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Jill Abramson ’76 To Teach Undergraduate English Courses in the Fall

Recently ousted New York Times executive editor will focus on narrative non-fiction during upcoming academic year

By Theodore R. Delwiche, Crimson Staff Writer

UPDATED: June 12, 2014, at 7:22 p.m.

Jill E. Abramson ’76, former executive editor of The New York Times, will be teaching undergraduate courses on narrative non-fiction in the fall and spring of the upcoming academic year, the University announced earlier today.

Abramson is slated to teach one workshop on narrative non-fiction journalism per semester, according to Interim English Department Chair Nicholas J. Watson. Each course will follow a protocol similar to that of other creative writing courses and will be capped at 12 students, who can be either undergraduate or graduate.

Abramson, who was suddenly ousted from her post last month in favor of then-managing editor Dean P. Baquet, boasts an extensive and distinguished career in journalism, having worked at The Wall Street Journal, Legal Times, NBC News, and Time magazine in the past. At the Times, Abramson served in a handful of leadership positions, including managing editor and Washington bureau chief, before her two-and-a-half years as executive editor, during which the newspaper was awarded eight pulitzer prizes.

While at Harvard as an undergraduate, Abramson served as the arts editor of The Harvard Independent, a weekly student news publication founded in 1969.

“I'm honored and excited to be teaching at Harvard in the coming academic year,” Abramson said in a press release. “Narrative non-fiction journalism is more important than ever. Its traditions and how it is changing in the digital transition are fascinating areas of study."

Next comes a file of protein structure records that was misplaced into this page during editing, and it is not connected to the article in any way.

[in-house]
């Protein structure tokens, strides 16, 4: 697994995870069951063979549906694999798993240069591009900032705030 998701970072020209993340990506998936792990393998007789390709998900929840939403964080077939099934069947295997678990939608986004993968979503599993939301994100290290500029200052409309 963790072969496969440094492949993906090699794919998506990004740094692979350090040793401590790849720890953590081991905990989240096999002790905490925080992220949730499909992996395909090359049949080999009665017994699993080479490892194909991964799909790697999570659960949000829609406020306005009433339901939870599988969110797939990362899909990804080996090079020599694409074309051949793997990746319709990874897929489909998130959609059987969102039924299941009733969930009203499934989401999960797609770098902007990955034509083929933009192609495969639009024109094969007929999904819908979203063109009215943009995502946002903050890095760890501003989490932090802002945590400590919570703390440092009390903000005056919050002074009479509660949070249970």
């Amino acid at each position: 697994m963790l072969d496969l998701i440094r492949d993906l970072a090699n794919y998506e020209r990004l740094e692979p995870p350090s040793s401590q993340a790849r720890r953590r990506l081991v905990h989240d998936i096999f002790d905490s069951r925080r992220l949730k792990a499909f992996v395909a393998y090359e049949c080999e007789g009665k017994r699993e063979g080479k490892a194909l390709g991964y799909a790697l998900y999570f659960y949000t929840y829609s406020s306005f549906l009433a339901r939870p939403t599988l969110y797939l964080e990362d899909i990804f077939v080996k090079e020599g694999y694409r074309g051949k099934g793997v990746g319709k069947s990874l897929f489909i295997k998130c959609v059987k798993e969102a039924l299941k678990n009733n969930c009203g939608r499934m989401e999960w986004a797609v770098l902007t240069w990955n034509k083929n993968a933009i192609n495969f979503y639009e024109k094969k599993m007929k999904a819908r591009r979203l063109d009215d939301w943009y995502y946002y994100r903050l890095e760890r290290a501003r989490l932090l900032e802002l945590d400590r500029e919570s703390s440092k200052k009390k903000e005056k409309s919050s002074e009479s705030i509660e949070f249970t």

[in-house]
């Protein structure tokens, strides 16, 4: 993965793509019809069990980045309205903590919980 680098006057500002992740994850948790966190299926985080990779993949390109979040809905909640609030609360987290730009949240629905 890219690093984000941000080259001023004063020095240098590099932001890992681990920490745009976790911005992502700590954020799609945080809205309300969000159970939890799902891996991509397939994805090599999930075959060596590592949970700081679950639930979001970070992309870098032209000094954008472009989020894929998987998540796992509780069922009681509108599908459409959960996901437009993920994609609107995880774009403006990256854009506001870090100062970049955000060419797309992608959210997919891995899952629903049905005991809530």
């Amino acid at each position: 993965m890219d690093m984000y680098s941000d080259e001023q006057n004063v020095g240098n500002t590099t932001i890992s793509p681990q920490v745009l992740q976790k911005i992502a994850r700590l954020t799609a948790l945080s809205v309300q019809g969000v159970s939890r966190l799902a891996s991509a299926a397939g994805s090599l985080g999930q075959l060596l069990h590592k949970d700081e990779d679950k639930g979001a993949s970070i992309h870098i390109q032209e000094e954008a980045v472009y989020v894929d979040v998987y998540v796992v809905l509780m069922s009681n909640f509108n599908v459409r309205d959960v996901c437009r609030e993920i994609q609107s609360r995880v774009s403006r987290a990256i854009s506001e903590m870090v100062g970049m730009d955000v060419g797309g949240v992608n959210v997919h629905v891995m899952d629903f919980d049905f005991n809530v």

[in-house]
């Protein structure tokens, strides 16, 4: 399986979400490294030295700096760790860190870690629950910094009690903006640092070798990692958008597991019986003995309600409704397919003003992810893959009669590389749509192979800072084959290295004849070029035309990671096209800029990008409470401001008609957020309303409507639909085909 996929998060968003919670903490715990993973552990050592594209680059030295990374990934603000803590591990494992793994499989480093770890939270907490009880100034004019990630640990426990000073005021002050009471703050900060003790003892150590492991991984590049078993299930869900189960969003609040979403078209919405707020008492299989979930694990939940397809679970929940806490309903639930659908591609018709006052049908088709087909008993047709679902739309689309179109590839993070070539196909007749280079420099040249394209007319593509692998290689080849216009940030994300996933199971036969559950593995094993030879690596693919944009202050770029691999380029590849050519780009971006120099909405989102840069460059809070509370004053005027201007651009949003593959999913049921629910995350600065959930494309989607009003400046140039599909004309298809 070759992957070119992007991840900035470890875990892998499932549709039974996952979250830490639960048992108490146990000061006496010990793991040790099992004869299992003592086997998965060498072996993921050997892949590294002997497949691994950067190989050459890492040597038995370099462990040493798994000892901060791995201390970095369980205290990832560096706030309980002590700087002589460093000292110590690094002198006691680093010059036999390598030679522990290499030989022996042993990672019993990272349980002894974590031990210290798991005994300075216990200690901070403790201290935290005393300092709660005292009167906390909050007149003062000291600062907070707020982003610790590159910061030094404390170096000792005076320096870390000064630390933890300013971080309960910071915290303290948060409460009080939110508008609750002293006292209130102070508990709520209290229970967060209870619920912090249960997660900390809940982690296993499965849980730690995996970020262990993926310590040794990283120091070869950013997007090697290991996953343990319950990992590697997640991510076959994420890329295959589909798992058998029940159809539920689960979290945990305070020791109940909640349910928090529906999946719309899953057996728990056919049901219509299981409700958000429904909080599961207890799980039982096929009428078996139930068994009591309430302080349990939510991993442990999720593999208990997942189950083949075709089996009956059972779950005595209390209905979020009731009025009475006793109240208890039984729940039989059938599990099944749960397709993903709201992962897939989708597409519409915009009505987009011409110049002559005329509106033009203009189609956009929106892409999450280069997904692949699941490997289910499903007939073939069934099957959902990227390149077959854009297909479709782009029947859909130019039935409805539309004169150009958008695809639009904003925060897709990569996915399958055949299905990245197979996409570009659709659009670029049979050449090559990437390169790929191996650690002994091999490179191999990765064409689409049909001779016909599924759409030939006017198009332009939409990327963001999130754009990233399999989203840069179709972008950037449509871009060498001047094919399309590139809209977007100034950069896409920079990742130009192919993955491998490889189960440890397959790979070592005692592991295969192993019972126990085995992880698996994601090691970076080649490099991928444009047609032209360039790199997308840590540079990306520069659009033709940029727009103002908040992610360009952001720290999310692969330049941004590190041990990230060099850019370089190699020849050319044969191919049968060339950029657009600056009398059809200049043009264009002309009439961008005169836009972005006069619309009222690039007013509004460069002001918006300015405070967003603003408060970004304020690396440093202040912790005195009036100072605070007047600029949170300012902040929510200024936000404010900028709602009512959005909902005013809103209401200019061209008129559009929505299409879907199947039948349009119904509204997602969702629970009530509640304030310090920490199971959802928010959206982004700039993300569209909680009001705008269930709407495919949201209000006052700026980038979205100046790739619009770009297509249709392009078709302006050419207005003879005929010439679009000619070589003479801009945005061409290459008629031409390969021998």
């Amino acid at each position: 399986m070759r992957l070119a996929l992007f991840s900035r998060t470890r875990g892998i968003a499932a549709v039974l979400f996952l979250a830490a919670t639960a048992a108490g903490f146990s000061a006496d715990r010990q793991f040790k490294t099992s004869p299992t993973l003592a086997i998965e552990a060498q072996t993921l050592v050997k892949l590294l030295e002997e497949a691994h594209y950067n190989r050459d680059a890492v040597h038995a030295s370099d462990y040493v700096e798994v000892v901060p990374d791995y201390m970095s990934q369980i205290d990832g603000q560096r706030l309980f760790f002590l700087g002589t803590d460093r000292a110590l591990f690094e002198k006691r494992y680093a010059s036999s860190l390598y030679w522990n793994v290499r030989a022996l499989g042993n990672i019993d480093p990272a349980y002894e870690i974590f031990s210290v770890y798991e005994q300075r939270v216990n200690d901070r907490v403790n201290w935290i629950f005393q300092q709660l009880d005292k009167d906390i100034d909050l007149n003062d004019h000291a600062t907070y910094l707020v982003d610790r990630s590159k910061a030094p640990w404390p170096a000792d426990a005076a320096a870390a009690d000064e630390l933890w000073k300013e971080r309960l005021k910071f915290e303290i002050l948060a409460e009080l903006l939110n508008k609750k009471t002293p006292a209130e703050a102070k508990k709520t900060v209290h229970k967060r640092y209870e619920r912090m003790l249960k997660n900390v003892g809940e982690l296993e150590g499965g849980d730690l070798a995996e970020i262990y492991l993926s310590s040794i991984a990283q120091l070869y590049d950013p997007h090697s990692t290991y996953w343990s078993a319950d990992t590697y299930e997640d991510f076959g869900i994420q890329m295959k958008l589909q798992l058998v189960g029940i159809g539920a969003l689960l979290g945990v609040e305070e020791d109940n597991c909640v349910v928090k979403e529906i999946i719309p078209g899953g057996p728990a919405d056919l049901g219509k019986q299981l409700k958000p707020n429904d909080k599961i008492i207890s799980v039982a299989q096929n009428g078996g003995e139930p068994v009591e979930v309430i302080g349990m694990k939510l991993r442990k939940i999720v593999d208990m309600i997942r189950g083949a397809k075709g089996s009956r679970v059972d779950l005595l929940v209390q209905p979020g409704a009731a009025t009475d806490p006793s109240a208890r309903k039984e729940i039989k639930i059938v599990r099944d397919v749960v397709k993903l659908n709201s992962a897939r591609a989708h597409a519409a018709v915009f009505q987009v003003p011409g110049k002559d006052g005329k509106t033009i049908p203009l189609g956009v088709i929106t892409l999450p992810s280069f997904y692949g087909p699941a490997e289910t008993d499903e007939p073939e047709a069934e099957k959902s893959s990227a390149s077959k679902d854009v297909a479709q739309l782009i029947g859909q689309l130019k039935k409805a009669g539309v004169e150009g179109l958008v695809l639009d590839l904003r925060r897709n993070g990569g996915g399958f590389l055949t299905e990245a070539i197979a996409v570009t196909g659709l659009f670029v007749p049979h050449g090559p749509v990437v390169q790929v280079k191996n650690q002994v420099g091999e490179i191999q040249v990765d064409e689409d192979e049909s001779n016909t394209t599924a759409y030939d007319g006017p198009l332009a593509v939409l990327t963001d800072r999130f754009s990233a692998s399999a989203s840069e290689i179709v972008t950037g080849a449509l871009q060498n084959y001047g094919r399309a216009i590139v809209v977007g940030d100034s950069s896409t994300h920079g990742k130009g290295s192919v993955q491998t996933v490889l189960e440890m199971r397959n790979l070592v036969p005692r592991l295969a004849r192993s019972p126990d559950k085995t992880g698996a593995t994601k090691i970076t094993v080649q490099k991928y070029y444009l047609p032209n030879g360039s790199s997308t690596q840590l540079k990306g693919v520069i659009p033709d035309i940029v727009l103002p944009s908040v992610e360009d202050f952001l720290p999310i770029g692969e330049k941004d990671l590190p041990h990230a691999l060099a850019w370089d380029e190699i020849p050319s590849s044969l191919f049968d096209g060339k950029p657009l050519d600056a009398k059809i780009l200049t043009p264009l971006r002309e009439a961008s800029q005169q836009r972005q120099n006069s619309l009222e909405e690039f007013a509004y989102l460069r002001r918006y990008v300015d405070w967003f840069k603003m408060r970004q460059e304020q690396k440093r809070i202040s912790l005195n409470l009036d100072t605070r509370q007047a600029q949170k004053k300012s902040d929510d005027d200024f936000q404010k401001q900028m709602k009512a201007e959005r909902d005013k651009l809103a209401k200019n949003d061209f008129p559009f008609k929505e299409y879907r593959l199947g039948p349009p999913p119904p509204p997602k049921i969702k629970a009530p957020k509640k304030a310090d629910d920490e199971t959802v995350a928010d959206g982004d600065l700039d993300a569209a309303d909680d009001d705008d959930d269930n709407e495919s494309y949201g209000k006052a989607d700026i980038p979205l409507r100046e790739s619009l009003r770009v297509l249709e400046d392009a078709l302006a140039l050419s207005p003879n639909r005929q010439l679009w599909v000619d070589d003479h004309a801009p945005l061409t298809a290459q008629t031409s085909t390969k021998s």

Abramson’s former colleagues at the Times said that Harvard is fortunate to have someone so experienced and knowledgeable of journalism.

“I think Harvard is lucky to have Jill,” Baquet wrote in an email. “She is a brilliant journalist, a fine writer and reporter. I'd take her class in a heartbeat.”

David M. Carr, a columnist for the Times who covers the media, echoed Baquet’s sentiment, calling her “a great get for Harvard.”

"Harvard is lucky to have such a deep thinker and accomplished journalism practioner,” Carr wrote in an email. “Throughout her career [at the Times] and elsewhere, Jill has helped many young, aspiring writers learn the craft and be ambitious in the work that they chose.”

Diana Sorensen, divisional dean for Arts and Humanities, said that she is eager to welcome Abramson to the Harvard community.

“Her students in the Writing Program will profit enormously from her insights, experience and brilliance,” Sorensen wrote in a statement.

Homi K. Bhabha, director of the Mahindra Humanities Center, said that he is also eager to welcome Abramson, whom he lauded for her “illuminating” essay published in early May about being hit by a car in 2007.

“She has great experience,” Bhabha said. “She has a great sense of judgment…. So I think our colleagues will very warmly embrace her presence in our department.”

Before her tenure as executive editor at the Times, Abramson taught a journalism course at Princeton in 2000 and a journalism seminar at Yale from 2007 to 2011. She was the first woman to serve as executive editor of the Times.

“Given her time at Yale, she knows how to navigate both academia and Ivy, so I expect she will flourish as will the students who have the opportunity to take her class,” Carr wrote.

—Check for updates.

—Staff writer Theodore R. Delwiche can be reached at Follow him on twitter @trdelwic.

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